Virginia Regulatory Town Hall
Department of Medical Assistance Services
Board of Medical Assistance Services
Guidance Document Change: This is a new form used to determine whether DMAS will cover certain weight loss drugs. (This process is called service authorization.)
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9/13/23  2:04 pm
Commenter: Michael W. Jones, DO, MBA, FAAFP, Dipl. ABOM, CCHP

Anti-Obesity Medications

As with any chronic treatable disease, as affirmed by the AMA in 2013 and most related professional medical organizations, access to the most effective treatments for obesity should not be made more difficult to access; rather, it should be made easier. Those proposed stipulations that are specifically problematic are as follows:

  1. The requirement to have failed a diet and exercise regimen utilizes decade old recommendations from The Obesity Society that do not take into account new evidence and development of new therapies. Even one of the authors of the recommendations (Dr. Donna Ryan, Pennington Biomedical Research Center) strongly disagrees with the appeal to these recommendations in dictating the care of patients with obesity in 2023.
  2. The "life threatening" requirement is superfluous, as obesity, being a progressive chronic disease, is ALWAYS life-threatening. It is the primary driver of cardiovascular disease (the #1 killer in the US) and underlies up to 40% of all adult cancer diagnoses in the US.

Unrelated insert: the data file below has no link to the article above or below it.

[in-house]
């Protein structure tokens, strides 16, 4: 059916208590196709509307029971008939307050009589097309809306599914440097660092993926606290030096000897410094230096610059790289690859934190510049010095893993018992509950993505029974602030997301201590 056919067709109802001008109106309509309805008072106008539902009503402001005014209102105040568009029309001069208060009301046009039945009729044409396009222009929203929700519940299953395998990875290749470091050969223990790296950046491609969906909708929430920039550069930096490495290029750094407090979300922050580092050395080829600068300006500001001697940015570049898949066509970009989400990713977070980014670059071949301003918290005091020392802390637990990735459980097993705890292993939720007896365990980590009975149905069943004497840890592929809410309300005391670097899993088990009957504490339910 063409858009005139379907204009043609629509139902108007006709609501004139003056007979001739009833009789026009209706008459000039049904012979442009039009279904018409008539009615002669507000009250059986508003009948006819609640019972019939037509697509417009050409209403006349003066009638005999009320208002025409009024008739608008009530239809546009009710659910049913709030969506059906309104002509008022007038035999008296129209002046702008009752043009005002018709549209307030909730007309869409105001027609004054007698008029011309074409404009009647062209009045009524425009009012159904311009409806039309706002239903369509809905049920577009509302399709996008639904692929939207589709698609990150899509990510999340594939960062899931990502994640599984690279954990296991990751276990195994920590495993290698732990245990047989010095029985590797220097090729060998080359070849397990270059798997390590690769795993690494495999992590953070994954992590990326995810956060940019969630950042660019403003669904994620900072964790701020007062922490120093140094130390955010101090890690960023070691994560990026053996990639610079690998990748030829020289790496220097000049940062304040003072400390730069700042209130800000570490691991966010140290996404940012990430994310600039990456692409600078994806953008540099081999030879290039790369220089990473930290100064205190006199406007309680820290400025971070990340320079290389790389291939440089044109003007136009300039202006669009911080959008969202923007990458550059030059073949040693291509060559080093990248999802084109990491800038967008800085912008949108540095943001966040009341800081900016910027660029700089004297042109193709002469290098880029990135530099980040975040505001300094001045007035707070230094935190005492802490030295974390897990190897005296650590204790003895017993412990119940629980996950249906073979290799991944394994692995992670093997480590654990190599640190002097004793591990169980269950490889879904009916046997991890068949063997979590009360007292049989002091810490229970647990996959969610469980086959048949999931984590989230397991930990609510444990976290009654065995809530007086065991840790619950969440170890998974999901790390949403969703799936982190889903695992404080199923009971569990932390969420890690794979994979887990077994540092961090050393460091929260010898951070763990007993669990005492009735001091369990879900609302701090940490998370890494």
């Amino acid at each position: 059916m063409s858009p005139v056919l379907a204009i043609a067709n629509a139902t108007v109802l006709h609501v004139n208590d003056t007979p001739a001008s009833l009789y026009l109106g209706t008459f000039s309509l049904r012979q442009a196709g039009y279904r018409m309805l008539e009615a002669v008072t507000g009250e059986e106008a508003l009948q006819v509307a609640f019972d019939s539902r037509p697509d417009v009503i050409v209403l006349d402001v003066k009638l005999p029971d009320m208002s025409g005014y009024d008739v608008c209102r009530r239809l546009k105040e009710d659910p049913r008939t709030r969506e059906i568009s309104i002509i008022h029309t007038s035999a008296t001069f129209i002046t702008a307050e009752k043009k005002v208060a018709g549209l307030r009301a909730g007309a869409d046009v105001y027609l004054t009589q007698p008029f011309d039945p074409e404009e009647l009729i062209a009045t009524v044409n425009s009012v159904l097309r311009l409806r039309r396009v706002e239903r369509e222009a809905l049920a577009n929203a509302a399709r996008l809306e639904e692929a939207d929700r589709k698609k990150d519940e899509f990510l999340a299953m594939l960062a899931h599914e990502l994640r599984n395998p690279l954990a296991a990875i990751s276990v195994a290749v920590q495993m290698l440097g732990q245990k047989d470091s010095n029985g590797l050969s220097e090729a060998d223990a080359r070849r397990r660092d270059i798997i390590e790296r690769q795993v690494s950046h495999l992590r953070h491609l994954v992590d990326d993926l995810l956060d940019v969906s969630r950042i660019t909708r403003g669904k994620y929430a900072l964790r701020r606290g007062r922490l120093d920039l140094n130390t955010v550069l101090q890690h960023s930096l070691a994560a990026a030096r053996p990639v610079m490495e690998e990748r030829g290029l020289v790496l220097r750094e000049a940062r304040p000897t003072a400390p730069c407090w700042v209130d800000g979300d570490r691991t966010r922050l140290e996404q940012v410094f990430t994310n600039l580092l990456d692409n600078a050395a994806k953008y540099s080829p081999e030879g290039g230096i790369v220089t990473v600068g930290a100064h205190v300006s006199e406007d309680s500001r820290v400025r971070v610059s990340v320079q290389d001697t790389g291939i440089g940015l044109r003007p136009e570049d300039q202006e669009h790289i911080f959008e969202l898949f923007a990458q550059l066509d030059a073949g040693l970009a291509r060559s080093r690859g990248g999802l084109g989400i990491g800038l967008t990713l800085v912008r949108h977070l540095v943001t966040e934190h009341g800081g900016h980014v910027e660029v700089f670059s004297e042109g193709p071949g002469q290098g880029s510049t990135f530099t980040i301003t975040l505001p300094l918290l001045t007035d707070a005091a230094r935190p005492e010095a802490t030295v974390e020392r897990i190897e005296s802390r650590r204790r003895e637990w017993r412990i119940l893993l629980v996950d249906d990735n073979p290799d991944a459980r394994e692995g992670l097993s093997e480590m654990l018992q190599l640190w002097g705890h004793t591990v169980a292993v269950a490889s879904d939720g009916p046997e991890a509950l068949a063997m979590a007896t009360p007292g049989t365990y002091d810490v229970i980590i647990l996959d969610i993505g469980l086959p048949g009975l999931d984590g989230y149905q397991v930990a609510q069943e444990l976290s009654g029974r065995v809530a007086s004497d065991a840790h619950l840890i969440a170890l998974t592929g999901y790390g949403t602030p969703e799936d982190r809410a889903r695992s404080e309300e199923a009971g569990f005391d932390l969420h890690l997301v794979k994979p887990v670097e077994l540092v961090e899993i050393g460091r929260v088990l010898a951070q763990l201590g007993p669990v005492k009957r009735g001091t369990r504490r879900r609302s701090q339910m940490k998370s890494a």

3. Limiting the prescribing of Imcivree to endocrinologists or geneticists for those who meet the criteria for the rare obesity gene variants is a wholly inappropriate roadblock to this FDA-approved therapy. I am a board-certified bariatrician. I work with two endocrinologists who have never prescribed this medication and have no experience in its use. Being an endocrinologist, on its own, in no way makes a physician competent in the current practice of obesity medicine. the prescriber of Imcivree is irrelevant if the patient has a rare obesity gene disorder proven by genetic testing. At a minimum this requirement, if used at all, must include board-certified obesity medicine specialists. However, given the lack of access to endocrinologists, geneticists, and obesity specialists, even this would unnecessarily overly restrict access to this treatment for these individuals. 
  4. The requirement that Saxenda and Wegovy only be available to those who meet bariatric surgery criteria (BMI >35 with comorbidity or BMI >40) not only violates the clear FDA indication of BMI >27 with comorbidity or BMI >30, it will make it more difficult to help prevent worsening of obesity in those with BMI <35. Should we delay adequate treatment and simply refer all of these patients for bariatric surgery (many of which will also end up on appropriate medical therapy in addition as we are discussing a chronic disease)?
  5. Finally, there are several reasons why the "registered dietician"(sic) requirement is inappropriate. First, there are not enough dietitians adequately trained in obesity to make this feasible. it will only hinder appropriate care, not foster it. Secondly, any board-certified obesity specialist can and will counsel regarding nutrition as it indeed necessarily needs to be part and parcel of an overall obesity treatment plan.

Thank you for the opportunity to opine on this very important topic that is up for discussion.

CommentID: 220315